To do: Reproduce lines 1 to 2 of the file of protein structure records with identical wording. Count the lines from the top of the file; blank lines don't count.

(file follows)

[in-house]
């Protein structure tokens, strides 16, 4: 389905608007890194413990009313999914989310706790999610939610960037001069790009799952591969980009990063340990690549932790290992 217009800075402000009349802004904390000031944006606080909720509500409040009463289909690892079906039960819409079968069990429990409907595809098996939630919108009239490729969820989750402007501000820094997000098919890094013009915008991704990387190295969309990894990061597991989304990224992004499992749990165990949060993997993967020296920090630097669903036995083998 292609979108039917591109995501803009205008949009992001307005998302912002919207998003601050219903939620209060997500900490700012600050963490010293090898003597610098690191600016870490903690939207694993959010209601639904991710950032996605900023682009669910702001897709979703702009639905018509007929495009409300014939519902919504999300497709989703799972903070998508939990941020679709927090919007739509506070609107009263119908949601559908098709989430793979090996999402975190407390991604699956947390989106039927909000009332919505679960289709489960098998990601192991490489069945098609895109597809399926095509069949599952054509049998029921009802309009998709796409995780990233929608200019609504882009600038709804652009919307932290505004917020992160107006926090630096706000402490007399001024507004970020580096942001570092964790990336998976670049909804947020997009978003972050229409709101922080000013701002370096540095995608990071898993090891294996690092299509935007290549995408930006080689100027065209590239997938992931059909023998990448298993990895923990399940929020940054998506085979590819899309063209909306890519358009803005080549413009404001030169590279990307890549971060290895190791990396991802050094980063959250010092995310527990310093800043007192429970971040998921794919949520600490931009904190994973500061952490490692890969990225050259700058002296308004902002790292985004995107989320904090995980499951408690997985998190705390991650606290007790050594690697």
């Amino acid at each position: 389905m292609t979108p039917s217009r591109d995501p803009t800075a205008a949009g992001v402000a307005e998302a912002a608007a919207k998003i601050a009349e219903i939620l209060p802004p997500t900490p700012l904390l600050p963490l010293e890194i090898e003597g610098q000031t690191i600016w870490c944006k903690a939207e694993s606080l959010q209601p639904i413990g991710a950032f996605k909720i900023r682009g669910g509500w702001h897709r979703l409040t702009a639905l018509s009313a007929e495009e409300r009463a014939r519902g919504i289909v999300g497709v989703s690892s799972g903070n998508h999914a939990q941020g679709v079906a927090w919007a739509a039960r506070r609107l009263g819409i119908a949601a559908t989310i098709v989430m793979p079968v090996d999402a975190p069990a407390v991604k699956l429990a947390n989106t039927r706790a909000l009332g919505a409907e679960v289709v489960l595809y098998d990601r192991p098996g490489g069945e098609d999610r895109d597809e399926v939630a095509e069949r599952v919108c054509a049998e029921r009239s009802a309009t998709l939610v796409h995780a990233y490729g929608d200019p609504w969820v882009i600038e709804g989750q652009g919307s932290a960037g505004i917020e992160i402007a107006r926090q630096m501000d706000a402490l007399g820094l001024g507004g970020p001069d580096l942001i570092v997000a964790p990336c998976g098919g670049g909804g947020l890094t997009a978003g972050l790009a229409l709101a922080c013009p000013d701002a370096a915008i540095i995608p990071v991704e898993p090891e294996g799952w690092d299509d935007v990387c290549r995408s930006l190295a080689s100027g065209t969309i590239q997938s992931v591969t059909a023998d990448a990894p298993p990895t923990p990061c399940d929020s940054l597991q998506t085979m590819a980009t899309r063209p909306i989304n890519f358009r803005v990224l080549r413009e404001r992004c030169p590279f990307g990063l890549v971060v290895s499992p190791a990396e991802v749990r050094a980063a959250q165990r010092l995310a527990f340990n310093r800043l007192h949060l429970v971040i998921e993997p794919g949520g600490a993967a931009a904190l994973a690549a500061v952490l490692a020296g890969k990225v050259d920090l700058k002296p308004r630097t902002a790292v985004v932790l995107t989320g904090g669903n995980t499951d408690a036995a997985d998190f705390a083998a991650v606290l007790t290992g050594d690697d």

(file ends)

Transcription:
[in-house]
């Protein structure tokens, strides 16, 4: 389905608007890194413990009313999914989310706790999610939610960037001069790009799952591969980009990063340990690549932790290992 217009800075402000009349802004904390000031944006606080909720509500409040009463289909690892079906039960819409079968069990429990409907595809098996939630919108009239490729969820989750402007501000820094997000098919890094013009915008991704990387190295969309990894990061597991989304990224992004499992749990165990949060993997993967020296920090630097669903036995083998 292609979108039917591109995501803009205008949009992001307005998302912002919207998003601050219903939620209060997500900490700012600050963490010293090898003597610098690191600016870490903690939207694993959010209601639904991710950032996605900023682009669910702001897709979703702009639905018509007929495009409300014939519902919504999300497709989703799972903070998508939990941020679709927090919007739509506070609107009263119908949601559908098709989430793979090996999402975190407390991604699956947390989106039927909000009332919505679960289709489960098998990601192991490489069945098609895109597809399926095509069949599952054509049998029921009802309009998709796409995780990233929608200019609504882009600038709804652009919307932290505004917020992160107006926090630096706000402490007399001024507004970020580096942001570092964790990336998976670049909804947020997009978003972050229409709101922080000013701002370096540095995608990071898993090891294996690092299509935007290549995408930006080689100027065209590239997938992931059909023998990448298993990895923990399940929020940054998506085979590819899309063209909306890519358009803005080549413009404001030169590279990307890549971060290895190791990396991802050094980063959250010092995310527990310093800043007192429970971040998921794919949520600490931009904190994973500061952490490692890969990225050259700058002296308004902002790292985004995107989320904090995980499951408690997985998190705390991650606290007790050594690697």